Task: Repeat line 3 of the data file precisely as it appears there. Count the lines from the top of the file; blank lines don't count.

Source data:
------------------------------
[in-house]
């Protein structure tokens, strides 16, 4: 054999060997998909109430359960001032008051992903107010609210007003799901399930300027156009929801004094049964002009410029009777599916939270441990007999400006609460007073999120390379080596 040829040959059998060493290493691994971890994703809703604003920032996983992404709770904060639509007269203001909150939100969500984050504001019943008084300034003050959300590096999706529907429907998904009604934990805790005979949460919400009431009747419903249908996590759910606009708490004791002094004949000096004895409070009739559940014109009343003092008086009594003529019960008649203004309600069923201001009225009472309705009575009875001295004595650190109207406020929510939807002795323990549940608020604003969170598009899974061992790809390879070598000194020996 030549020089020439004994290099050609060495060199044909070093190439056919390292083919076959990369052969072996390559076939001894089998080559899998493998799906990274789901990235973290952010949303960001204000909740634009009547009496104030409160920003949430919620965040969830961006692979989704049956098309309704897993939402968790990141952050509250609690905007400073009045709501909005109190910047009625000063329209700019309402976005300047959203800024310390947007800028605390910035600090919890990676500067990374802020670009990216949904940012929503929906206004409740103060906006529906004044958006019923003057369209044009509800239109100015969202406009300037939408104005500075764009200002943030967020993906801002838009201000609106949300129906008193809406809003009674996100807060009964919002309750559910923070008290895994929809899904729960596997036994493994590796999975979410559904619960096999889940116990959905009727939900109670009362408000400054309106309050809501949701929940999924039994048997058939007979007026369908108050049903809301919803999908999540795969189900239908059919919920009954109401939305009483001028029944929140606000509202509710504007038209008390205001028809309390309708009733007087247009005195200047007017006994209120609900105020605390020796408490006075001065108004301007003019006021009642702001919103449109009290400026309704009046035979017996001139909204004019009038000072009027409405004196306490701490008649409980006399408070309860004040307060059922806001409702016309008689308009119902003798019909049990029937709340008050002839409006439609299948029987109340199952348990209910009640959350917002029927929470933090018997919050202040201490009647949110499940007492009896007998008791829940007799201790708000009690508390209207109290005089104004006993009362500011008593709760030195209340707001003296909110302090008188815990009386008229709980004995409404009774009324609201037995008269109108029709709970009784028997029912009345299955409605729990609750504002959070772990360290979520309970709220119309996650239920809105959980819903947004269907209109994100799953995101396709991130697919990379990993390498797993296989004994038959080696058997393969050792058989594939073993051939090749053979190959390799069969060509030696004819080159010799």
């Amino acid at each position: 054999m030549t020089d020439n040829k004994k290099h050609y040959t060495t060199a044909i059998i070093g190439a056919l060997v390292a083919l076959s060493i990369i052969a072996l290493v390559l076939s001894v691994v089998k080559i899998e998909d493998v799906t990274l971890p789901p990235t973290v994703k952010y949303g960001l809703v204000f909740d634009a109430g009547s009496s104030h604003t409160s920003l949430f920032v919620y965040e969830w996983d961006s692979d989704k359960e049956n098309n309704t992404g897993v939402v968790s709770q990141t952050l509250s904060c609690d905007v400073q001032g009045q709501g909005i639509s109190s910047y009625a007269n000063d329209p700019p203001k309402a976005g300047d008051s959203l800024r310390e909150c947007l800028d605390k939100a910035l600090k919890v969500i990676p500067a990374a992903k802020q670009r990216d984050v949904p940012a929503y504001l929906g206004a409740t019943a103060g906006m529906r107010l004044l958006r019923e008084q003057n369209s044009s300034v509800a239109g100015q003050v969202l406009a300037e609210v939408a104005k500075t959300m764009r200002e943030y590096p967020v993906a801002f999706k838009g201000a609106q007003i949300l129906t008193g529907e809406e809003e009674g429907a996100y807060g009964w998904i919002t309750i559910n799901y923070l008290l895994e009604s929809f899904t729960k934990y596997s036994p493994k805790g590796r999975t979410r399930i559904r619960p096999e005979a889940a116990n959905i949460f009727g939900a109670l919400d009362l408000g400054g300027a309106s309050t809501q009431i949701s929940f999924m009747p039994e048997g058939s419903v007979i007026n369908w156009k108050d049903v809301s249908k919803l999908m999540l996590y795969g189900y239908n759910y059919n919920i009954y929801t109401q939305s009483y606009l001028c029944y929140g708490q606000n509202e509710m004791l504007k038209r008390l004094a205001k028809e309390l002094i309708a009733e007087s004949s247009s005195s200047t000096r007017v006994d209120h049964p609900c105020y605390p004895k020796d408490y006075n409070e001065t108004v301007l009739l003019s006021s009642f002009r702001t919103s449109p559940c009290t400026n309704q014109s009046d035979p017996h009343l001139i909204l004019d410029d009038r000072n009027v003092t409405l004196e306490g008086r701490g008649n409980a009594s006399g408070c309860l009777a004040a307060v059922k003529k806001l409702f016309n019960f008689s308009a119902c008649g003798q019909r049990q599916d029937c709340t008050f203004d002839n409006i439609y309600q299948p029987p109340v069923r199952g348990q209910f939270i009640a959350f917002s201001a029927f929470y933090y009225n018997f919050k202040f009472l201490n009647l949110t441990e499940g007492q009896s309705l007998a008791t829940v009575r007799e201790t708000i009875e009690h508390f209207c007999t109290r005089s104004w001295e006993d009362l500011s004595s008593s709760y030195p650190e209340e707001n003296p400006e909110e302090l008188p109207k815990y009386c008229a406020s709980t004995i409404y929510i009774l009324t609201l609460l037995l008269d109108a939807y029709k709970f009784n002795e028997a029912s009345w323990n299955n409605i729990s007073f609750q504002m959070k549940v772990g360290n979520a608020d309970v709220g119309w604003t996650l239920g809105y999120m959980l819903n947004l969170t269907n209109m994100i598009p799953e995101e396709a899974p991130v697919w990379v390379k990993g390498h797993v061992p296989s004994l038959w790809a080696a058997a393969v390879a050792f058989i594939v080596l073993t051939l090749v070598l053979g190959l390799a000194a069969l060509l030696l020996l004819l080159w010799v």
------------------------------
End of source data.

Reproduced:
């Amino acid at each position: 054999m030549t020089d020439n040829k004994k290099h050609y040959t060495t060199a044909i059998i070093g190439a056919l060997v390292a083919l076959s060493i990369i052969a072996l290493v390559l076939s001894v691994v089998k080559i899998e998909d493998v799906t990274l971890p789901p990235t973290v994703k952010y949303g960001l809703v204000f909740d634009a109430g009547s009496s104030h604003t409160s920003l949430f920032v919620y965040e969830w996983d961006s692979d989704k359960e049956n098309n309704t992404g897993v939402v968790s709770q990141t952050l509250s904060c609690d905007v400073q001032g009045q709501g909005i639509s109190s910047y009625a007269n000063d329209p700019p203001k309402a976005g300047d008051s959203l800024r310390e909150c947007l800028d605390k939100a910035l600090k919890v969500i990676p500067a990374a992903k802020q670009r990216d984050v949904p940012a929503y504001l929906g206004a409740t019943a103060g906006m529906r107010l004044l958006r019923e008084q003057n369209s044009s300034v509800a239109g100015q003050v969202l406009a300037e609210v939408a104005k500075t959300m764009r200002e943030y590096p967020v993906a801002f999706k838009g201000a609106q007003i949300l129906t008193g529907e809406e809003e009674g429907a996100y807060g009964w998904i919002t309750i559910n799901y923070l008290l895994e009604s929809f899904t729960k934990y596997s036994p493994k805790g590796r999975t979410r399930i559904r619960p096999e005979a889940a116990n959905i949460f009727g939900a109670l919400d009362l408000g400054g300027a309106s309050t809501q009431i949701s929940f999924m009747p039994e048997g058939s419903v007979i007026n369908w156009k108050d049903v809301s249908k919803l999908m999540l996590y795969g189900y239908n759910y059919n919920i009954y929801t109401q939305s009483y606009l001028c029944y929140g708490q606000n509202e509710m004791l504007k038209r008390l004094a205001k028809e309390l002094i309708a009733e007087s004949s247009s005195s200047t000096r007017v006994d209120h049964p609900c105020y605390p004895k020796d408490y006075n409070e001065t108004v301007l009739l003019s006021s009642f002009r702001t919103s449109p559940c009290t400026n309704q014109s009046d035979p017996h009343l001139i909204l004019d410029d009038r000072n009027v003092t409405l004196e306490g008086r701490g008649n409980a009594s006399g408070c309860l009777a004040a307060v059922k003529k806001l409702f016309n019960f008689s308009a119902c008649g003798q019909r049990q599916d029937c709340t008050f203004d002839n409006i439609y309600q299948p029987p109340v069923r199952g348990q209910f939270i009640a959350f917002s201001a029927f929470y933090y009225n018997f919050k202040f009472l201490n009647l949110t441990e499940g007492q009896s309705l007998a008791t829940v009575r007799e201790t708000i009875e009690h508390f209207c007999t109290r005089s104004w001295e006993d009362l500011s004595s008593s709760y030195p650190e209340e707001n003296p400006e909110e302090l008188p109207k815990y009386c008229a406020s709980t004995i409404y929510i009774l009324t609201l609460l037995l008269d109108a939807y029709k709970f009784n002795e028997a029912s009345w323990n299955n409605i729990s007073f609750q504002m959070k549940v772990g360290n979520a608020d309970v709220g119309w604003t996650l239920g809105y999120m959980l819903n947004l969170t269907n209109m994100i598009p799953e995101e396709a899974p991130v697919w990379v390379k990993g390498h797993v061992p296989s004994l038959w790809a080696a058997a393969v390879a050792f058989i594939v080596l073993t051939l090749v070598l053979g190959l390799a000194a069969l060509l030696l020996l004819l080159w010799v």